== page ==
Manohar Sambandam, the founder of Green Robot Machinery
I am a farmer who grows cotton on 12.5 acres of land in the southern Indian state of TamilNadu. I have a Master’s in Electronics and Communication and work as a semiconductor engineer. I was in charge of the engineering development of semiconductor chips for WIFI, microcontrollers, and other areas. Additionally, I was an engineering director at a WIFI startup that was bought by a huge multinational and is now the industry’s leading supplier of WIFI chips.
There are also problems with horticulture crops, especially when harvesting, just like there are with cotton crops. Most plants grown in horticulture need to be harvested more than once. Multiple harvesting requires accuracy and intelligence, like a human, to discover, identify and pick the harvestable produce. I chose to focus on cotton picking, which is how people pick cotton. Green Robot Machinery was started with the goal of making farming more sustainable through the use of robotics. Eventually, the equipment will be used for other crops that need meticulous picking, like okra, eggplant, tomatoes and the like.
Most of the problems with India’s low yield are caused by the fact that farmers in India are often unable to respond quickly to concerns like fertigation, weeding, pesticide spraying, etc. owing to a lack of available labour. Robotics can help solve all of these problems and also sustainably boost farm profitability.
Autonomous cotton picker powered by Green Robot Machinery
Green Robot Machinery’s cotton picker is made up of several robotic arms that move on their own and are attached to a semi-autonomous electric farm vehicle. The robotic arm has a stereo camera and a 3 degree of freedom actuator with a cotton-picking end effector. The camera can find cotton with an accuracy of 3 mm in real time. The stripper-like actuator separates the cotton boll from the cotton shell, and a vacuum system pulls the cotton through the arm and into a bin. The electric vehicle can drive itself over a row of crops, and the arm attached to it can pick the crops.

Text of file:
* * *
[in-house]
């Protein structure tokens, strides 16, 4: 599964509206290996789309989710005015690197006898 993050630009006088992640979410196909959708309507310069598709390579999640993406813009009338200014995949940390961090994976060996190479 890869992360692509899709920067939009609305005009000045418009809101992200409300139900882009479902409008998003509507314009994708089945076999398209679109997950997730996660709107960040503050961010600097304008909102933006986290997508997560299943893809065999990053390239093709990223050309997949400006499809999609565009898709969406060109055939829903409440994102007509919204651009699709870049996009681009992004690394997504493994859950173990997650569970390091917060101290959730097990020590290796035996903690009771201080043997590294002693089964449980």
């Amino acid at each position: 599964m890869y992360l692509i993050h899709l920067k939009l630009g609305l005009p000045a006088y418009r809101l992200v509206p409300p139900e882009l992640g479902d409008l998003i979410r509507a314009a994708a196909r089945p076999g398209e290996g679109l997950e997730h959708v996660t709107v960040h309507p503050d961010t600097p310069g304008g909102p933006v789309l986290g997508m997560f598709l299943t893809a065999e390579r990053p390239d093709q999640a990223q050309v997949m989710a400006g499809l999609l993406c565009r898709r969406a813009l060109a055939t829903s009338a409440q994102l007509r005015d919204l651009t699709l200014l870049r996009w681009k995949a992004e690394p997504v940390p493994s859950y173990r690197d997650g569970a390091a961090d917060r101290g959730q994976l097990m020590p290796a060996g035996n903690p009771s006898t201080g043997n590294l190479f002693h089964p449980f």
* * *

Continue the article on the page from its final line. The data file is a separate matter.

The arm is designed to pick up about 50 kg per day, and four of them on a vehicle can pick up about 200 kg per day, which is the average yield per picking on a cotton farm in India. Farms that produce more can be helped by adding more arms.
The machine will be run by a woman, which will make farm workers more productive and help India’s cotton farmers deal with a serious labour shortage. The machine is designed as a way to make farm work more productive, not as a way to get rid of farm workers. In the long run, if the circumstances call for it, the vehicle will be given more autonomy. When used with an optional sprayer, the equipment can be used during the whole cotton crop season, allowing the farmer to spray pesticides, herbicides, and foliar sprays at the right time.
Precision farm mechanisation faces difficulties with productivity, durability, and dependability, and then with cost.
The needs of small and medium-sized farmers will be met if the machine can reliably pick 200 kg of burst seed cotton each day, or 50,000 bolls, assuming a nominal weight of 4 grammes. It can repeat 12500 picking jobs without a single breakdown because of the use of four robotic arms. If the machine runs for 10 hours a day, it needs to perform around 20 pickings per minute. This is the goal for our robotic arm. The hardest part is making sure the parts are strong and reliable in the field, where humidity, temperature, and dust can be very harsh.
The price of this machine will determine whether or not the solution is good for business. From this point of view, the machine uses all off-the-shelf standard parts from the car, drone, and electric vehicle (EV) ecosystems. This keeps costs low and makes sure that parts are available from more than one place. The 3D printed plastics for the robotic arm and the metal manufacturing of the housing are unique parts that will be reduced in price once production begins.